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Orange and pomegranate tea can be bottled and given as a holiday gift. [Greg Wohlford/Erie Times-News]

Jennie Geisler: Food gifts come from the heart

As much as I love Christmas shopping (online only, from my favorite chair, beverage within reach, preferably wearing pajamas), I would rather play around in the kitchen and fill baskets with yummies to give away.

Of course, my plans are always bigger than my time frames, but I usually get a few things done, swearing next year I’ll do it all. It’s happening again, incidentally. If I had off the rest of the year, I wouldn’t be able to do it all. But it’s fun to think about anyway.

I found a few things that make nice gifts for a variety of giftees. Nothing went according to plan, but it would frighten me if it had. If you’re looking for something to slip into a basket or tiny bag for coworkers, these ideas might work, or inspire you to fantasize about what you’ll be able to get done in the next, gulp, five days.

5 things I learned:

1. The Winter Orange Pomegranate Iced Tea was deep Christmas red in the picture and I thought it would look lovely in a clear, fancy bottle from a thrift store, Christmas Tree Shops or Pier One. But mine came out kind of muddy looking, which wouldn’t look all that Christmassy. So I chose a brown bottle I had in the basement.

This sent me on a wild tangent that ended with me finally finding out that the top of my fancy brown bottle boasts a “lightning” enclosure, the name of that swinging bar with the stopper and rubber gasket you see on old-fashioned bottles — and bottles trying to look old-fashioned. I’m sure you will be thrilled to learn that the apparatus was first patented by Charles de Quillfeldt of New York City on Jan. 5, 1875.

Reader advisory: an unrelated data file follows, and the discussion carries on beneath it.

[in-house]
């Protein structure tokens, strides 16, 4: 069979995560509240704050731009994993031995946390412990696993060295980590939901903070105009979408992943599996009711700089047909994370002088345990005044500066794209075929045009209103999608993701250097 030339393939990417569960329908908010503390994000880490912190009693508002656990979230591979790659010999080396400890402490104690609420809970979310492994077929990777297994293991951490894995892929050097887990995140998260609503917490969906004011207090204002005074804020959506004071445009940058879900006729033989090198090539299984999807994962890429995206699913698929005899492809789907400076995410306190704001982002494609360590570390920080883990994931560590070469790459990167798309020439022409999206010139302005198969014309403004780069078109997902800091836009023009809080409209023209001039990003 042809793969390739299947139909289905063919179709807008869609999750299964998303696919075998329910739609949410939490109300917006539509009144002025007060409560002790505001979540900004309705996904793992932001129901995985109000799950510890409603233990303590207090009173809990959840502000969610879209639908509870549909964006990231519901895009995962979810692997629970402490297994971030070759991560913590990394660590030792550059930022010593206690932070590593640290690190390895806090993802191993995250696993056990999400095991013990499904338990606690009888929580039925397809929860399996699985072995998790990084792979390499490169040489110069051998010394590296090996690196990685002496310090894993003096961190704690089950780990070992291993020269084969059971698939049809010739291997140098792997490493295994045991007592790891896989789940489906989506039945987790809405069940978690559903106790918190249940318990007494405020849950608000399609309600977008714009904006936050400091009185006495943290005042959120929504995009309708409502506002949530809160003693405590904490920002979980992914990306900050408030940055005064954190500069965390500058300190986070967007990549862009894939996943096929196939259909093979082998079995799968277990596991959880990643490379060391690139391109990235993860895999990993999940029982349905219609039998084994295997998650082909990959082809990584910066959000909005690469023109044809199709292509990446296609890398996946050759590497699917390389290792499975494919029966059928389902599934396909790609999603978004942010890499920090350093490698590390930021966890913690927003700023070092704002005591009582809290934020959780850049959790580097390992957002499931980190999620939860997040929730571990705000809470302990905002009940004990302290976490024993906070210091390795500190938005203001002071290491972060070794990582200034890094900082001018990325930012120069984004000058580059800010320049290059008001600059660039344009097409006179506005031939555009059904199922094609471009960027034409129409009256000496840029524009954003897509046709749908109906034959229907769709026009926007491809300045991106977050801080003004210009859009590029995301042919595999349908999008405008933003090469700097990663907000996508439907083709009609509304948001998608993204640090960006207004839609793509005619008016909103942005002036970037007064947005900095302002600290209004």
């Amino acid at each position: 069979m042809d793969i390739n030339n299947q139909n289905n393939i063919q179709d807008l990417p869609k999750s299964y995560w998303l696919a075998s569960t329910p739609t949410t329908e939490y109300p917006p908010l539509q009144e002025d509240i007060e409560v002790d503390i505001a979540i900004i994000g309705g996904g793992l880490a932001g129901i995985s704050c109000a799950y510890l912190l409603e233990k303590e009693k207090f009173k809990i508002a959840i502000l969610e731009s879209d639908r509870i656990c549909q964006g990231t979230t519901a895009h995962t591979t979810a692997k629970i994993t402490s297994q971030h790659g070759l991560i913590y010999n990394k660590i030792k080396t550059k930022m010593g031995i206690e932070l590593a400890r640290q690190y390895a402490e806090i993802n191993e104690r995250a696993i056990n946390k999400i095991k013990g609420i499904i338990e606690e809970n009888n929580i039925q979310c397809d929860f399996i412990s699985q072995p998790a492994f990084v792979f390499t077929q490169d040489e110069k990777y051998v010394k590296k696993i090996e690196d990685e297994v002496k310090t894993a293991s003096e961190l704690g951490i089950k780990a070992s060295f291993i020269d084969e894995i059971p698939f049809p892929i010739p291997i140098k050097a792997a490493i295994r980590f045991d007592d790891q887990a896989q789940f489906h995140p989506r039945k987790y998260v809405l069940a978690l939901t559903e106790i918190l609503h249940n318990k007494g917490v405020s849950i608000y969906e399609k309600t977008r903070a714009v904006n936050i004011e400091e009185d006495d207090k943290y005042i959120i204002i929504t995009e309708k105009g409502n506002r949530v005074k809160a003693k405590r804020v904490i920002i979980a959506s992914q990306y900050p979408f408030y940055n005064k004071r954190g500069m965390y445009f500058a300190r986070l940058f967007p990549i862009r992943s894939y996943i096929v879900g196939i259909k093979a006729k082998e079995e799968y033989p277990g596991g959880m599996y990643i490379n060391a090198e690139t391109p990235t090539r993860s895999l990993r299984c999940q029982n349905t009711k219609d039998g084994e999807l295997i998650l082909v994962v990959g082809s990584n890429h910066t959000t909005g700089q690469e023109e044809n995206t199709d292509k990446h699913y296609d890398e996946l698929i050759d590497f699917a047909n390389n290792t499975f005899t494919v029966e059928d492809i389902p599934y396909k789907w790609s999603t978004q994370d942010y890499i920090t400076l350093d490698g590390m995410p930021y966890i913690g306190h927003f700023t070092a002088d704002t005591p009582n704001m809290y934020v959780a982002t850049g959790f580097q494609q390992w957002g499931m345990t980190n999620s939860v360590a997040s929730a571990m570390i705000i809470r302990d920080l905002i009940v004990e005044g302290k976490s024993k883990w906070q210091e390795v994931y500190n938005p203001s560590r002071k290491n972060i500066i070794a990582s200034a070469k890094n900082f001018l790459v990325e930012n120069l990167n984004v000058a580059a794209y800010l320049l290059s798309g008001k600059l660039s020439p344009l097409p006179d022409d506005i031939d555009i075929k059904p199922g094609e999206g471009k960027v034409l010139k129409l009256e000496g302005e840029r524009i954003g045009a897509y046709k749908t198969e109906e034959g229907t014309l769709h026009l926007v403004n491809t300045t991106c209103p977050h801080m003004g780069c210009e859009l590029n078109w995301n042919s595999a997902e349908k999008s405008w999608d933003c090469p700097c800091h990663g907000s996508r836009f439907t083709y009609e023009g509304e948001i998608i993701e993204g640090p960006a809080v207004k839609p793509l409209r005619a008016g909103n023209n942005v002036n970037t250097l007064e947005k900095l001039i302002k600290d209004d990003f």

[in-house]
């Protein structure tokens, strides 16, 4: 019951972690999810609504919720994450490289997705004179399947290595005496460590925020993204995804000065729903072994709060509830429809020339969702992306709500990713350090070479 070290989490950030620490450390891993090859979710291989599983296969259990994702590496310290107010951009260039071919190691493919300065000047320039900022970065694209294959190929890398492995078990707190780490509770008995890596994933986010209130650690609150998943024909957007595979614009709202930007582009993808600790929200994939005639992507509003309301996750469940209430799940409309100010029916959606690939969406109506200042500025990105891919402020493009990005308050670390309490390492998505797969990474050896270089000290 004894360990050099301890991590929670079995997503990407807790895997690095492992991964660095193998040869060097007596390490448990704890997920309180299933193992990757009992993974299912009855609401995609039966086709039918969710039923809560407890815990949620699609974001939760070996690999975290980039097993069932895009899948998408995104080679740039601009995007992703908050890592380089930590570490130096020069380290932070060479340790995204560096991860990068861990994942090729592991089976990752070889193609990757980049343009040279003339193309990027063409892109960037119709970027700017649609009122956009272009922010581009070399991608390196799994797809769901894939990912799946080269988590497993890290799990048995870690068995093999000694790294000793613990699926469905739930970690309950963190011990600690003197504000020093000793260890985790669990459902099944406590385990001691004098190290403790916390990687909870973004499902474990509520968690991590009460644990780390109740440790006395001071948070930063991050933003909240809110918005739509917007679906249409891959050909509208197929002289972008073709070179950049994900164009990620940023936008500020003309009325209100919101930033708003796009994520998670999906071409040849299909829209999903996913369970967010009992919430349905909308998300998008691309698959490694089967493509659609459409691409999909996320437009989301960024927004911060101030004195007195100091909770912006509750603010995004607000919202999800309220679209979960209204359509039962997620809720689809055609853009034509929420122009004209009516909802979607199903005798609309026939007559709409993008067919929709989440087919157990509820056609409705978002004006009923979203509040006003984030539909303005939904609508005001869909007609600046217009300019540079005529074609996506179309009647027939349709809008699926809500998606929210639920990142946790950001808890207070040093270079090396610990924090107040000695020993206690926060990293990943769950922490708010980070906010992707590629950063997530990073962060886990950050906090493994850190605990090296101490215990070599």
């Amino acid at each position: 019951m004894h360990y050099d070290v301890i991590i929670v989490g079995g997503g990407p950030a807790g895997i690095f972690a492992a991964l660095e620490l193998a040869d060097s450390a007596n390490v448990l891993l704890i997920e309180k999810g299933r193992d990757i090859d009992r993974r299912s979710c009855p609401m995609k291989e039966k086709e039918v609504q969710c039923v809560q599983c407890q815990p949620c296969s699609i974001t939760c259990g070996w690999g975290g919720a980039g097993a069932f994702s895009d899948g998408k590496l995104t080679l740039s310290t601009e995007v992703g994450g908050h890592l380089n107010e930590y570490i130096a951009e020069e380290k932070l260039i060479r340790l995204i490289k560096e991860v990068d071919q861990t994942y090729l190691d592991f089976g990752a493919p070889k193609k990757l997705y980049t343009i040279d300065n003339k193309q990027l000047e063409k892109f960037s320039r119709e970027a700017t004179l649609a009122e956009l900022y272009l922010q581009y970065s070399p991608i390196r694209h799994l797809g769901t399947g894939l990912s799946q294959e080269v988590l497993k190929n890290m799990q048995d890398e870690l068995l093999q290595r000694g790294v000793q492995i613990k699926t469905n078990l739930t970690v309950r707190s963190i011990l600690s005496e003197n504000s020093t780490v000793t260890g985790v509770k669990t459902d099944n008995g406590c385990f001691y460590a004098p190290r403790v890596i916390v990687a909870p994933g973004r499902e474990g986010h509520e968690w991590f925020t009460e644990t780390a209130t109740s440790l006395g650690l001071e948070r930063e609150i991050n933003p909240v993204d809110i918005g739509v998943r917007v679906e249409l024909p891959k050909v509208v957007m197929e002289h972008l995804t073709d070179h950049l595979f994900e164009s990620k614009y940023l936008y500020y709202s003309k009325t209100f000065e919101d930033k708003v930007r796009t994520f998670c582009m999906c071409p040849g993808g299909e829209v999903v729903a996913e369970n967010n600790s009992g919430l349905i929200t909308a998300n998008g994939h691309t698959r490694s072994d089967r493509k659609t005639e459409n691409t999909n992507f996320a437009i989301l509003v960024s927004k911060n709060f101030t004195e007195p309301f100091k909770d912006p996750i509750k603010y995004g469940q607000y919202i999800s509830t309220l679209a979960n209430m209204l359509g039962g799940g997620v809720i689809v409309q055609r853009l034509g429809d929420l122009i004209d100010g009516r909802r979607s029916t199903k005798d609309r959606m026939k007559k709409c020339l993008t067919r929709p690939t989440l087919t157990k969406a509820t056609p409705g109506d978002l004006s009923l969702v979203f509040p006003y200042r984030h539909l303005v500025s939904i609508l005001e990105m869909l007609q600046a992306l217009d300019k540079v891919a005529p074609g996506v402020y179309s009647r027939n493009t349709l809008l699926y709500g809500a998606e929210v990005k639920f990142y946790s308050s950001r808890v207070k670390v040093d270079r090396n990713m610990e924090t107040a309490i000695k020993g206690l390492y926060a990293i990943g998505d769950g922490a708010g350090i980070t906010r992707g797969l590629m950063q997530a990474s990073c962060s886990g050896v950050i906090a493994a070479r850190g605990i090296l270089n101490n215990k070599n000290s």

2. By the way, there are Lightning (now called “swing top”) bottles available from wholesalers online, though there’s that last-minute thing. Look for “swing-top bottles” in the Google. One immediate and fun source of fancy bottles would be a four-pack of Grolsch beer. Just saying.

3. Moving on. If you are really pressed for time and need an impressive food gift, you can’t go wrong with chocolate bark. I’m not embarrassed to admit that I WAS pressed for time and succeeded in making four different batches in half an hour.

I like to microwave chocolate to melt it. You can also use a double boiler or jury-rig one from a sauce pot and heat-proof mixing bowl. Either way, plan to babysit it. Just because chocolate bark is easy and quick doesn’t mean you can go washing dishes or decorating the house at the same time. Chocolate does not appreciate being ignored. It’ll seize if it’s too hot, or it gets wet, or it’s melted too quickly.